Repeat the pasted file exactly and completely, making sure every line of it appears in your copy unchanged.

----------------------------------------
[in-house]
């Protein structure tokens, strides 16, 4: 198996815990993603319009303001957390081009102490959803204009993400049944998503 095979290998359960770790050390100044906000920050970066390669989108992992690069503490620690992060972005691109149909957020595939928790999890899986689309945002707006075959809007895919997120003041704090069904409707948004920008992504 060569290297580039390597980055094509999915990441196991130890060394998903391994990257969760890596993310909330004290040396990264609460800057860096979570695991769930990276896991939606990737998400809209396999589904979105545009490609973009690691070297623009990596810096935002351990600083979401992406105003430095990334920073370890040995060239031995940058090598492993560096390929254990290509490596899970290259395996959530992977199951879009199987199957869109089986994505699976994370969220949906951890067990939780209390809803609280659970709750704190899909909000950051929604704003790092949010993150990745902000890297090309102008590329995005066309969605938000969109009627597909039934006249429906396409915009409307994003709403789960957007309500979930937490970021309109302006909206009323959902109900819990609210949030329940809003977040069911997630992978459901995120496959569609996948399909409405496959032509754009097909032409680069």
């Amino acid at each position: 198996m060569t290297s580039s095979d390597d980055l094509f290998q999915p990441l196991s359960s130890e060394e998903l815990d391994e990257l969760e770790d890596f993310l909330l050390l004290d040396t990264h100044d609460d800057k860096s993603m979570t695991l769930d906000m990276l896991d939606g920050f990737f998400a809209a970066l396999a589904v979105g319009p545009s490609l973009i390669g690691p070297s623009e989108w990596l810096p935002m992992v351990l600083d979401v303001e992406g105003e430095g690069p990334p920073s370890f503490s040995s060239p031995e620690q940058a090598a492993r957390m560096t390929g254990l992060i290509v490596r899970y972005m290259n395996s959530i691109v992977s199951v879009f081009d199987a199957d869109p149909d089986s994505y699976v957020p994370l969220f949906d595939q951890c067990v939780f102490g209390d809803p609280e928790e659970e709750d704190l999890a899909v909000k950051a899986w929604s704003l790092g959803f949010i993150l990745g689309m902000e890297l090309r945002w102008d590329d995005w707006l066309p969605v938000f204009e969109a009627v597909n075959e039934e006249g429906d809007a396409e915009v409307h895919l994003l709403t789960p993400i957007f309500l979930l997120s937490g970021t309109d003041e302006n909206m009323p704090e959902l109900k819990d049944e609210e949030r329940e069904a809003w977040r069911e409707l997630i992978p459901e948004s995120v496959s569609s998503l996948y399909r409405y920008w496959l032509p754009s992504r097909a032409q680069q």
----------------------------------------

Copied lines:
[in-house]
């Protein structure tokens, strides 16, 4: 198996815990993603319009303001957390081009102490959803204009993400049944998503 095979290998359960770790050390100044906000920050970066390669989108992992690069503490620690992060972005691109149909957020595939928790999890899986689309945002707006075959809007895919997120003041704090069904409707948004920008992504 060569290297580039390597980055094509999915990441196991130890060394998903391994990257969760890596993310909330004290040396990264609460800057860096979570695991769930990276896991939606990737998400809209396999589904979105545009490609973009690691070297623009990596810096935002351990600083979401992406105003430095990334920073370890040995060239031995940058090598492993560096390929254990290509490596899970290259395996959530992977199951879009199987199957869109089986994505699976994370969220949906951890067990939780209390809803609280659970709750704190899909909000950051929604704003790092949010993150990745902000890297090309102008590329995005066309969605938000969109009627597909039934006249429906396409915009409307994003709403789960957007309500979930937490970021309109302006909206009323959902109900819990609210949030329940809003977040069911997630992978459901995120496959569609996948399909409405496959032509754009097909032409680069």
């Amino acid at each position: 198996m060569t290297s580039s095979d390597d980055l094509f290998q999915p990441l196991s359960s130890e060394e998903l815990d391994e990257l969760e770790d890596f993310l909330l050390l004290d040396t990264h100044d609460d800057k860096s993603m979570t695991l769930d906000m990276l896991d939606g920050f990737f998400a809209a970066l396999a589904v979105g319009p545009s490609l973009i390669g690691p070297s623009e989108w990596l810096p935002m992992v351990l600083d979401v303001e992406g105003e430095g690069p990334p920073s370890f503490s040995s060239p031995e620690q940058a090598a492993r957390m560096t390929g254990l992060i290509v490596r899970y972005m290259n395996s959530i691109v992977s199951v879009f081009d199987a199957d869109p149909d089986s994505y699976v957020p994370l969220f949906d595939q951890c067990v939780f102490g209390d809803p609280e928790e659970e709750d704190l999890a899909v909000k950051a899986w929604s704003l790092g959803f949010i993150l990745g689309m902000e890297l090309r945002w102008d590329d995005w707006l066309p969605v938000f204009e969109a009627v597909n075959e039934e006249g429906d809007a396409e915009v409307h895919l994003l709403t789960p993400i957007f309500l979930l997120s937490g970021t309109d003041e302006n909206m009323p704090e959902l109900k819990d049944e609210e949030r329940e069904a809003w977040r069911e409707l997630i992978p459901e948004s995120v496959s569609s998503l996948y399909r409405y920008w496959l032509p754009s992504r097909a032409q680069q």